And hard-line fiscal conservatives in the House are holding fast to their position.
"No Republican wants to vote for a rate tax increase," said Rep. Jeb Hensarling, R-Texas, chairman of the House Republican Conference.
Added Rep. Marsha Blackburn, R-Tenn.: "I'm not sure there is support for the rate hikes. There is support for revenue by cleaning up the code."
Still, at least one House Republican has said there is another way. Rep. Tom Cole, of Oklahoma, has said Obama and Boehner should agree not to raise tax rates on the majority of Americans and negotiate the rates for top earners later. Cole said Sunday that most House Republicans would vote for that approach because it doesn't include a rate hike.
"You know, it's not waving a white flag to recognize political reality," Cole said.
Sen. Tom Coburn, R-Okla., already has said he could support higher tax rates on upper incomes as part of a comprehensive plan to cut the federal deficit.
When asked Sunday what it would take to sign on to a tax rate increase, Coburn echoed Corker's comments by responding, "Significant entitlement reform." He quickly added, however, that he has estimated that such a tax rate increase would only affect about 7 percent of the deficit.
"Will I accept a tax increase as a part of a deal to actually solve our problems? Yes," Coburn said. "But the president's negotiating with the wrong people. He needs to be negotiating with our bondholders in China, because if we don't put a credible plan on the discussion, ultimately, we all lose."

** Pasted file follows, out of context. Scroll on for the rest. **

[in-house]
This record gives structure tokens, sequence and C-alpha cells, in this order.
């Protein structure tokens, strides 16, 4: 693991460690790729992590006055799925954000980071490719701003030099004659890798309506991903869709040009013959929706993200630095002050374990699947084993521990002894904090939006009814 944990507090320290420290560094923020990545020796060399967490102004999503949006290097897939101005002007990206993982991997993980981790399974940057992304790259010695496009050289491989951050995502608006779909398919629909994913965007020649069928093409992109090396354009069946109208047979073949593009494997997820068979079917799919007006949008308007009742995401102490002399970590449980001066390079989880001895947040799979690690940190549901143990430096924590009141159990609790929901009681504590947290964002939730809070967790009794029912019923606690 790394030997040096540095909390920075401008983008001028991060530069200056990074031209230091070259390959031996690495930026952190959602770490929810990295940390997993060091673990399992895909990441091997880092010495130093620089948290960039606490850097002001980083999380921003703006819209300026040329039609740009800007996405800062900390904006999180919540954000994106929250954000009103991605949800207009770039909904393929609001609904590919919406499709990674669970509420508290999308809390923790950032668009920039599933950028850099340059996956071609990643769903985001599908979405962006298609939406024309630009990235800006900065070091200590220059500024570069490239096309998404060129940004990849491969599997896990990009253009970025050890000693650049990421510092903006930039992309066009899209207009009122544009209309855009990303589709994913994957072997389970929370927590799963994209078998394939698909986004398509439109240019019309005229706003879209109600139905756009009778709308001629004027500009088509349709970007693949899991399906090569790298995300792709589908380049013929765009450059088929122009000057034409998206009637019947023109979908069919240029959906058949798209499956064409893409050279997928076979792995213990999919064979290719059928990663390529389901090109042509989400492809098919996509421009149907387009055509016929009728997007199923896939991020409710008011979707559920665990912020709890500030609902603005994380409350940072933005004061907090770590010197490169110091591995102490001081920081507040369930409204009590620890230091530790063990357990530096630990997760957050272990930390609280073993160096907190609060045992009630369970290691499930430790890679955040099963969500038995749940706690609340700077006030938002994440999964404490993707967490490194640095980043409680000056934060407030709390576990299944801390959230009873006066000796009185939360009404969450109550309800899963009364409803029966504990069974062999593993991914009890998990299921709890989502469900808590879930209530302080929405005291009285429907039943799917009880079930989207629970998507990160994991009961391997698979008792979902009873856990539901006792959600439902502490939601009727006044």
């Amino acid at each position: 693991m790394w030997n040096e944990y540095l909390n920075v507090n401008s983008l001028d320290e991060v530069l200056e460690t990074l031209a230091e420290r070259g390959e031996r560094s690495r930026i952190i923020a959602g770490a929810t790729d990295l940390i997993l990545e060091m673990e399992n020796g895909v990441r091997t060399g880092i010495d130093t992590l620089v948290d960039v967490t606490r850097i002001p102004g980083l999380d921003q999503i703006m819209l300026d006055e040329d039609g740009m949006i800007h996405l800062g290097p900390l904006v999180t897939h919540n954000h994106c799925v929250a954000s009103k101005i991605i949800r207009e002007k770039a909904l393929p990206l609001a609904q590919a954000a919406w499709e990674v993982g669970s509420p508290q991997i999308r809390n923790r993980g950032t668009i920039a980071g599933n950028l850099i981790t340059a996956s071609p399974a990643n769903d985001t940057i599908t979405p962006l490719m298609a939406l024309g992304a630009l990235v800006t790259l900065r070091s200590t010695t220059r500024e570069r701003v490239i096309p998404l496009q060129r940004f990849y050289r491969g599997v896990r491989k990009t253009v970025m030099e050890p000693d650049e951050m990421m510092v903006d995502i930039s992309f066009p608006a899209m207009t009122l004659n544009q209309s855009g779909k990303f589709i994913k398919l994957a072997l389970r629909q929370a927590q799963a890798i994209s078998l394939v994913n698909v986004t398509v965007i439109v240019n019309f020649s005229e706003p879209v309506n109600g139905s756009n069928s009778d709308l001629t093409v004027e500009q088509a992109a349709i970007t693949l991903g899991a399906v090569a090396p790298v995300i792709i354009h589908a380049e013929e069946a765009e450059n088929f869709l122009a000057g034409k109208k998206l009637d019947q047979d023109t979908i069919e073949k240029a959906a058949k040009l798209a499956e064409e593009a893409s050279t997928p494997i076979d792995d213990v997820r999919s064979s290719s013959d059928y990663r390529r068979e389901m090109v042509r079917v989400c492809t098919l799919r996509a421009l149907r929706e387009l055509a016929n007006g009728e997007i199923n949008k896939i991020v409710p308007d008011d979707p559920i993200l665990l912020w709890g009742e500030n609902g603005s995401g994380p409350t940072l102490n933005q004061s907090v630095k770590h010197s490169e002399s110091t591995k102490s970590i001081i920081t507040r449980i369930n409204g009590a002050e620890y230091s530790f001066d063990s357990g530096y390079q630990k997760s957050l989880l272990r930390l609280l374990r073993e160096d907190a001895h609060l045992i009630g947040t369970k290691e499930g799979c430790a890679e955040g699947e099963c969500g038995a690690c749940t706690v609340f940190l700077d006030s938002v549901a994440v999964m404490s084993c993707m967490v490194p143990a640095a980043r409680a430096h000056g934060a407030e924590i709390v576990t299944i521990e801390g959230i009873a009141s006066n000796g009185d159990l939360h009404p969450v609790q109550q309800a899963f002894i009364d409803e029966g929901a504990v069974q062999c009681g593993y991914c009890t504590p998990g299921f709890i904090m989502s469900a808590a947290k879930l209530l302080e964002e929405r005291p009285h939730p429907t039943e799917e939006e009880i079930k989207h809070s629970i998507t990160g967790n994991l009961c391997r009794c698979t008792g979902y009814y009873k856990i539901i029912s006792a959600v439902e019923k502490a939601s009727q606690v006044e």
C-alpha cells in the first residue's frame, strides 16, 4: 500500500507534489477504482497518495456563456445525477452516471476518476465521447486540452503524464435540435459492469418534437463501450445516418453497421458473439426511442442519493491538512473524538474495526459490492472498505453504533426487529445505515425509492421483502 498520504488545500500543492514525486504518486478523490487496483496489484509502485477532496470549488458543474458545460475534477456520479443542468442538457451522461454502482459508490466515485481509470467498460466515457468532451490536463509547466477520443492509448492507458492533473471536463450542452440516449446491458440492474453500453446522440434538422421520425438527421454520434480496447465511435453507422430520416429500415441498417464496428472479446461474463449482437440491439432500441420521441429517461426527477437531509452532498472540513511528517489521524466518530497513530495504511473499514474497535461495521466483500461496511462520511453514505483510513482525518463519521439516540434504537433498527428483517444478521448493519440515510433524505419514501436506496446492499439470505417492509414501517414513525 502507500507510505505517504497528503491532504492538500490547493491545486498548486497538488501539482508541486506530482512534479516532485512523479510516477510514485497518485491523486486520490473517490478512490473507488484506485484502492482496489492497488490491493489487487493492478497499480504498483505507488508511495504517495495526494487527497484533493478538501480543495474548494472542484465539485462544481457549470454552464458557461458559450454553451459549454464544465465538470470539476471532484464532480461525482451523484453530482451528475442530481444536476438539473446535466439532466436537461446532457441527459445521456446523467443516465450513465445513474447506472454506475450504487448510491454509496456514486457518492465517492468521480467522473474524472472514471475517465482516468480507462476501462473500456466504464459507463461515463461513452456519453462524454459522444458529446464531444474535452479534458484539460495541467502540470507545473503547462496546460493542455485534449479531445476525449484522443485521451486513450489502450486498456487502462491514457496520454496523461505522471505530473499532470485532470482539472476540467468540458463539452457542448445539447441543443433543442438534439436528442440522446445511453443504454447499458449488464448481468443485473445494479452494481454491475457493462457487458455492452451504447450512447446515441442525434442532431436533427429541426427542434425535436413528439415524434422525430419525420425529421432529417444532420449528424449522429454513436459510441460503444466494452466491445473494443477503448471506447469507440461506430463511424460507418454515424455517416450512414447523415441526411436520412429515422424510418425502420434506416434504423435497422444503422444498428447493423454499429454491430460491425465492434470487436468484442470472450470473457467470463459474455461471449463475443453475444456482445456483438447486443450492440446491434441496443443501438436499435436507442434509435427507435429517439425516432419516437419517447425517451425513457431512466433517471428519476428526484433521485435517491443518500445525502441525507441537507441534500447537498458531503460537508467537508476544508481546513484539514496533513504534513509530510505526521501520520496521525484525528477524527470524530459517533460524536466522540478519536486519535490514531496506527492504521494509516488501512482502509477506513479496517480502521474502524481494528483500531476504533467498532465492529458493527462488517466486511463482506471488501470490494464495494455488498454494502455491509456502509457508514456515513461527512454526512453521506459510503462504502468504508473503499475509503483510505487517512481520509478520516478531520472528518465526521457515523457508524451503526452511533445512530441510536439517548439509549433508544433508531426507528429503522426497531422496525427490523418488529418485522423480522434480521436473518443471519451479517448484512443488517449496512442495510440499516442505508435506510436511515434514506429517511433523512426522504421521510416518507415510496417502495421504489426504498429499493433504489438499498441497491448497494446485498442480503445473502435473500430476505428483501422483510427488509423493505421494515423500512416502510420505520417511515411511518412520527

Obama's plan would raise $1.6 trillion in revenue over 10 years, partly by letting decade-old tax cuts on the country's highest earners expire at the end of the year. He would continue those Bush-era tax cuts for everyone except individuals earning more than $200,000 and couples making above $250,000. The highest rates on top-paid Americans would rise from 33 percent and 35 percent to 36 percent and 39.6 percent.
Boehner has offered $800 billion in new revenues to be raised by reducing or eliminating unspecified tax breaks on upper-income people. The Republican plan would cut spending by $1.4 trillion, including by trimming annual increases in Social Security payments and raising the eligibility age for Medicare.
Hensarling and Coburn spoke on ABC's "This Week." Blackburn and Cole spoke on CNN's "State of the Union." Durbin spoke on NBC's "Meet the Press."